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Quick Fact – Poem About S.S. Monte Carlo is Attack on Gambling Industry

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S.S. Monte Carlo detritus, captured in January 2010 when it surfaced.


In the following verse, penned about the S.S. Monte Carlo following its demise, the writer Ida Clarise Gowan uses a hostile, derogatory and accusatory tone. She personifies, or gives human qualities to, the ship, such as being greedy and taking advantage of people. Gowan, then a Coronado, California resident, employs hyperbole by incorporating words like “crime,” “slave” and “mighty master.”

With these literary devices assisting her, Gowan delivers a sermon-like condemnation of gambling. Her poem reflects the sentiments of the anti-gambling faction that existed during the Great Depression.

Today, “Monte Carlo” reminds readers of the historic (and continuous) controversy over the casino industry.

Monte Carlo
By Ida Clarise Gowan

Monte Carlo — glittering ship
Of tinseled, gambling days,
They say you cannot beat the law,
They say crime never pays.

Monte Carlo — forgotten relic,
Heap of ugly stone and clay
Lying in the ocean sand,
The angry waves, your prey.

Asleep in the deep you dream
As you lie in your ocean bed;
You dream again of the glories
And the glittering life you led.

You were the mighty gambler;
You took, but seldom gave;
You, the mighty master
Made each follower your slave.

Luring men on to destruction
Like the Lauri Lee of old;
Heeding not the warning,
Ever seeking your gold.

With the greedy hand of lust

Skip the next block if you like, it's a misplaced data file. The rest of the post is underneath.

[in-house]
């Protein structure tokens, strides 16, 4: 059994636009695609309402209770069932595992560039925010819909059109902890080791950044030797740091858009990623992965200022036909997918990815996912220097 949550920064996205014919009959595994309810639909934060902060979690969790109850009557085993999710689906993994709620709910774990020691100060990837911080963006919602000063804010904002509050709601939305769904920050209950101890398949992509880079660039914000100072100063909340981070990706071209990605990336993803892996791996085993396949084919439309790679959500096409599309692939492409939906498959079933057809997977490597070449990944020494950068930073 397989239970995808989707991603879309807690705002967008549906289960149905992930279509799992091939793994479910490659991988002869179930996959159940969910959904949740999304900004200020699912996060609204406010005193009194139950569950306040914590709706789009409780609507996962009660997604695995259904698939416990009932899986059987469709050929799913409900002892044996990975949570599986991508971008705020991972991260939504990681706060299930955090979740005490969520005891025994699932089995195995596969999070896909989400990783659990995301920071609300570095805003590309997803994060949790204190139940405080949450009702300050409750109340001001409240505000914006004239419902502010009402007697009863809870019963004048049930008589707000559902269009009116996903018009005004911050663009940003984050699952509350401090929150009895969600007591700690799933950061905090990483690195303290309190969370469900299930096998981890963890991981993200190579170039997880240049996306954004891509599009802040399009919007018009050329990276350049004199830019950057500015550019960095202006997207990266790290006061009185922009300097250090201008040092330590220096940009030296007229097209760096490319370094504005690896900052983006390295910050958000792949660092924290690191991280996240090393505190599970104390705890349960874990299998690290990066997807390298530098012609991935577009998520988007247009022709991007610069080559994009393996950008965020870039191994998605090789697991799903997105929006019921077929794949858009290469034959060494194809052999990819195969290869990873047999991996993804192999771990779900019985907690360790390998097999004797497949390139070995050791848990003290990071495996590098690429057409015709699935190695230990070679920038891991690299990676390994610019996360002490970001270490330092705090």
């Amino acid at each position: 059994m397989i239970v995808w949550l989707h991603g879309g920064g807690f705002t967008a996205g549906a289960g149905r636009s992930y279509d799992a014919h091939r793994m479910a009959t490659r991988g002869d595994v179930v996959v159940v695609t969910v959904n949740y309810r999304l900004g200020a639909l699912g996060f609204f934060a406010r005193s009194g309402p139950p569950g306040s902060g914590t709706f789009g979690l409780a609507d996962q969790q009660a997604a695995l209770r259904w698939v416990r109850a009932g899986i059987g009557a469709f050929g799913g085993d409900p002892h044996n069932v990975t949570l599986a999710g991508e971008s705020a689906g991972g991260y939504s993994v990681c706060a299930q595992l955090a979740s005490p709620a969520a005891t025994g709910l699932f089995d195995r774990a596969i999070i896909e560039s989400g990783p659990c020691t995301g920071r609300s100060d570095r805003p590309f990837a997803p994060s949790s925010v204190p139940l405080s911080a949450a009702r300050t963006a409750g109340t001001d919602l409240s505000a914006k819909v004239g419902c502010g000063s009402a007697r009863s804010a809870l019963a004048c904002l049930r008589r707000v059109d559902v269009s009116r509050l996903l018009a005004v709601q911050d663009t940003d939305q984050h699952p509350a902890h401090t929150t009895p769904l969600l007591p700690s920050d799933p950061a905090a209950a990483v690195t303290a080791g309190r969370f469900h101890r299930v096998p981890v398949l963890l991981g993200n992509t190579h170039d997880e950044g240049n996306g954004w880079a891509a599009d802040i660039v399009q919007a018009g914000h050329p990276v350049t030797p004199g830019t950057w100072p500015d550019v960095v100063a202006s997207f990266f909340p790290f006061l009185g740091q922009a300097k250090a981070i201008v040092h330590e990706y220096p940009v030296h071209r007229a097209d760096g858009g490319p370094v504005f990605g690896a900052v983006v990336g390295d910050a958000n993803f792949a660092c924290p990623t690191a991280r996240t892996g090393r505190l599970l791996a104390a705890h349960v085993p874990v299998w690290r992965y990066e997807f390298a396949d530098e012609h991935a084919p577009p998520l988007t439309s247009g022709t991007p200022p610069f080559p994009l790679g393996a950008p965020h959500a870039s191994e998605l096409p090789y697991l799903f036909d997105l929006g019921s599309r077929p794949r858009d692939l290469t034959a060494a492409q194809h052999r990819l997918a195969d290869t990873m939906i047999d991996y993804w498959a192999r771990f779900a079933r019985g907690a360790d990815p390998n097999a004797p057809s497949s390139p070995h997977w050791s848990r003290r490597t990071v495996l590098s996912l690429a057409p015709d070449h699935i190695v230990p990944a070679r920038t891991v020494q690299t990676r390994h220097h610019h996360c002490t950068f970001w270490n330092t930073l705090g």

You kept your foe at bay;
He was always the loser,
You were the winner each day.

A fool there was and he believed
The fairy tales you told;
You took advantage of his weakness,
Knowing his lust for gold.

Beckoning onward, ever onward,
Beyond the limits of the law;
The pot of gold at rainbow’s end
Was the picture that he saw.

You lured him ever onward
And he listened to your call;
He gave, and gave, and gave,
You took, till you took all.

During a storm the Reaper said,
“Monte Carlo, you must pay;
While angry clouds burst over-head
This is your judgment day.”

The angry wind cried vengeance [sic]
As it hissed and howled by,
Tossing you at the mercy
Of an angry sea and sky.

The heavens ripped wide open;
The thunder roared and said,
“Monte Carlo, you are doomed;
Your gambling days are dead.”

Your moorings broke, you drifted
At the mercy of the sea
That tossed you by the sandy shore
Where you’ll lie for eternity.

You were the mighty ruler,
Beating everything you saw,
Rich man, poor man, beggar man, thief;
You even beat the law.

But now your turn has come,
It is time for you to pay;
The waves will reap revenge
And do the “beating” every day

They will beat against your broken side,
They will beat at your heart of stone;
They will beat till you shout “mercy”
If I could but atone.

They will lash you through the ages;
You will always hear them moan,
Making a mighty monument
Of brine, and spray, and foam.

Monte Carlo, the mighty gambler,
You took, but seldom gave;
So hide your face forever
In your Coronado grave.

(As published in the Coronado Journal newspaper on December 19, 1938.)

Photo: by Jamie Lantzy

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